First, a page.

In 1561 Agnes Leaman was ducked in the river Wensum in Norwich. She was one of many men and women who were punished for 'ill rule' and 'evil behaviour'. Theirs were the petty crimes of drunkenness,  theft and other misbehaviour. They were real people whose deeds are revealed from court records and the folk stories of long ago! This performance is a fusion of factual stories taken from all ‘classes’ of society with fictional stories about beggars, thieves & pedlars; Merchants, Lords & Kings.
The Shaming of Agnes Leman
Some time between 1320 & 1340 Geoffrey Luttrell commissioned a Psalter. A collection of illuminated Psalms that has become famous for the incredible detail and scope of images held within its pages. There are of course many biblical scenes as you might expect in a religious work such as this, but also many comic and not so comic scenes from contemporary rustic life. From the wife beating her husband with her distaff, to wrestlers wrestling and bear baiters baiting bears. From a ploughmen ploughing to dancers dancing and drunkards fighting. From a hen-wife feeding her hens to mock bishops and any amount of demons and other grotesques.  They are in the Psalter because all are stock figures in medieval culture and all appear in many a medieval tale. And many of them get a chance to tell their stories in this performance.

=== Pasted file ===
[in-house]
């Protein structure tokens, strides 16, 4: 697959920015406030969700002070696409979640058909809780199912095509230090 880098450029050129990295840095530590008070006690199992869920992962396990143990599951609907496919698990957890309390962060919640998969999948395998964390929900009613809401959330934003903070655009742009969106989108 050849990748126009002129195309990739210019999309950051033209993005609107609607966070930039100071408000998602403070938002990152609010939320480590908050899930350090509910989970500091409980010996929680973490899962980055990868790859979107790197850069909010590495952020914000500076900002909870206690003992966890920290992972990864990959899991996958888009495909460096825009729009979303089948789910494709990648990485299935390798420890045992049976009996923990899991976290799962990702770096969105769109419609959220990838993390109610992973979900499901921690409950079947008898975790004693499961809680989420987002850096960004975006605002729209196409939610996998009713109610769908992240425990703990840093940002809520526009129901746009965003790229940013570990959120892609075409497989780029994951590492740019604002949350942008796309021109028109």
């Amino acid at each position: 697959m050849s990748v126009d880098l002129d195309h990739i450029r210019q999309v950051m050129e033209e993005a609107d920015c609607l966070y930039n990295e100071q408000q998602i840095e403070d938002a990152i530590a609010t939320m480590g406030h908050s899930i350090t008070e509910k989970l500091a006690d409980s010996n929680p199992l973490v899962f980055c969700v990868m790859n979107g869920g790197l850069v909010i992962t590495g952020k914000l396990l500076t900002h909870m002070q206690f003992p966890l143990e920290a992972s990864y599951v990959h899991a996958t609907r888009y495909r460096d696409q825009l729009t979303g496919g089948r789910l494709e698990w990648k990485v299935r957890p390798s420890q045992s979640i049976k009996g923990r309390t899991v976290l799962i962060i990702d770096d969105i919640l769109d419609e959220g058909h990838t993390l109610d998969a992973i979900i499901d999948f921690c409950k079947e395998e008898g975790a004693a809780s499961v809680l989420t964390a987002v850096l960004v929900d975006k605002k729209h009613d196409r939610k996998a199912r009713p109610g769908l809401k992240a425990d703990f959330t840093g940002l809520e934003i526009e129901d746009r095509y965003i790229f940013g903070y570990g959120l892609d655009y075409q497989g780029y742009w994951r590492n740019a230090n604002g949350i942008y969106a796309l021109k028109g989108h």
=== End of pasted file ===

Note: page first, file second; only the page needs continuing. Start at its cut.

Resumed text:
Luttrell Voices
A lone traveler wanders the road from town to town, village to village and house to house wearing many different disguises. Sometimes, a priest, sometimes a potter, sometimes a pedlar of wares. From pots to pardons, potions to pins, he sells them all occasionally, but always he peddles lies. His trade is deceit and he practices his craft upon the foolish, greedy and gullible. Although whether or not they deserve his artful attentions will be up to you to decide.
Beguiling for Beginners.
Or
A Celebration of cunning men, coney catching and all manner of counterfeit craftiness 
Dame Fortune’s Wheel & The Three Estates
Dame Fortune's Wheel & The Three Estates is an exploration of the three 'classes' of men and women from long ago. Those who worked, those who prayed and those who fought. The performance vividly illustrates the ups and downs of people’s lives as they rode upon Fortune’s Wheel. The stories also celebrate the use of the mystical number three, a motif commonly found in many traditional tales. The performance promises a compelling mix of humorous and revealing tales, interwoven with crafty and relevant riddles. Tale telling that brings the long past into the here and now.